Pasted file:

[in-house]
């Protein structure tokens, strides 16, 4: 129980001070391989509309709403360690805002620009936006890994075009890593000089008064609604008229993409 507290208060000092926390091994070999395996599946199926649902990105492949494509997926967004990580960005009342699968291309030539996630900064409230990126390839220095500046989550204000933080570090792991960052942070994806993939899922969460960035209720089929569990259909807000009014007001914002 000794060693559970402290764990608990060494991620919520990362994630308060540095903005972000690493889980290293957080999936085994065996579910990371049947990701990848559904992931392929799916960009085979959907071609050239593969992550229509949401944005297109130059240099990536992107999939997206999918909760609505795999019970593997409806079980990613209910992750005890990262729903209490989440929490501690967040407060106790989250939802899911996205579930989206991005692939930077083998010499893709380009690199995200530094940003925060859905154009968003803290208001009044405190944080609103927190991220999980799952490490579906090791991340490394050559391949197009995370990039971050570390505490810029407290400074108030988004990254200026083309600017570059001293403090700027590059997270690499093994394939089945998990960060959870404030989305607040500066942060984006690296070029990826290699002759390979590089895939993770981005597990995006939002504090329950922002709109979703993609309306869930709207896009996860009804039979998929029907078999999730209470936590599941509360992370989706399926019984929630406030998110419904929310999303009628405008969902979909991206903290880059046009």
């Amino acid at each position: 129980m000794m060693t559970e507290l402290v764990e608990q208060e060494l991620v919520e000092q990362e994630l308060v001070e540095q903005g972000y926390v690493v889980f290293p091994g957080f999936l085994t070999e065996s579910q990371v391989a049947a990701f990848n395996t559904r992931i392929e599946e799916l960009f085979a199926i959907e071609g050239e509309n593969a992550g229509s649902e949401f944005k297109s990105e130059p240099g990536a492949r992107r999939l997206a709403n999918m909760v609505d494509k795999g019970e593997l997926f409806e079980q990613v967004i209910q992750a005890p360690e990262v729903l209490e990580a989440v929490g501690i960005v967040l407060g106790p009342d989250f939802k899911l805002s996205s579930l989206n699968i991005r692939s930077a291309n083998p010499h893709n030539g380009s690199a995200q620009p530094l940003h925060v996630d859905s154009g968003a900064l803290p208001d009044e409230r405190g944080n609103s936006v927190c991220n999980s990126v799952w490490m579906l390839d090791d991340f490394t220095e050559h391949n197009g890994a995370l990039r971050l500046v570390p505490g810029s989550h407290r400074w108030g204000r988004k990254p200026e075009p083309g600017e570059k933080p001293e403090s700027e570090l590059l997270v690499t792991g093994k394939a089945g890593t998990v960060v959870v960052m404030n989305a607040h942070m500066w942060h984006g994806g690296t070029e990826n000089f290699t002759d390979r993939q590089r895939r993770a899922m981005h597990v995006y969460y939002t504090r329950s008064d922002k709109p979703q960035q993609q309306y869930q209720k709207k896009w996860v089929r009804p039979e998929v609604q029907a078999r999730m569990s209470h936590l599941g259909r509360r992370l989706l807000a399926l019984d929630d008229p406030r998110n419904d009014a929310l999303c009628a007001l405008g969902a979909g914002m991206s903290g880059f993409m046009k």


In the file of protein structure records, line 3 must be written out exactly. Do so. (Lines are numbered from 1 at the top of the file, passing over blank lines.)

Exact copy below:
């Amino acid at each position: 129980m000794m060693t559970e507290l402290v764990e608990q208060e060494l991620v919520e000092q990362e994630l308060v001070e540095q903005g972000y926390v690493v889980f290293p091994g957080f999936l085994t070999e065996s579910q990371v391989a049947a990701f990848n395996t559904r992931i392929e599946e799916l960009f085979a199926i959907e071609g050239e509309n593969a992550g229509s649902e949401f944005k297109s990105e130059p240099g990536a492949r992107r999939l997206a709403n999918m909760v609505d494509k795999g019970e593997l997926f409806e079980q990613v967004i209910q992750a005890p360690e990262v729903l209490e990580a989440v929490g501690i960005v967040l407060g106790p009342d989250f939802k899911l805002s996205s579930l989206n699968i991005r692939s930077a291309n083998p010499h893709n030539g380009s690199a995200q620009p530094l940003h925060v996630d859905s154009g968003a900064l803290p208001d009044e409230r405190g944080n609103s936006v927190c991220n999980s990126v799952w490490m579906l390839d090791d991340f490394t220095e050559h391949n197009g890994a995370l990039r971050l500046v570390p505490g810029s989550h407290r400074w108030g204000r988004k990254p200026e075009p083309g600017e570059k933080p001293e403090s700027e570090l590059l997270v690499t792991g093994k394939a089945g890593t998990v960060v959870v960052m404030n989305a607040h942070m500066w942060h984006g994806g690296t070029e990826n000089f290699t002759d390979r993939q590089r895939r993770a899922m981005h597990v995006y969460y939002t504090r329950s008064d922002k709109p979703q960035q993609q309306y869930q209720k709207k896009w996860v089929r009804p039979e998929v609604q029907a078999r999730m569990s209470h936590l599941g259909r509360r992370l989706l807000a399926l019984d929630d008229p406030r998110n419904d009014a929310l999303c009628a007001l405008g969902a979909g914002m991206s903290g880059f993409m046009k």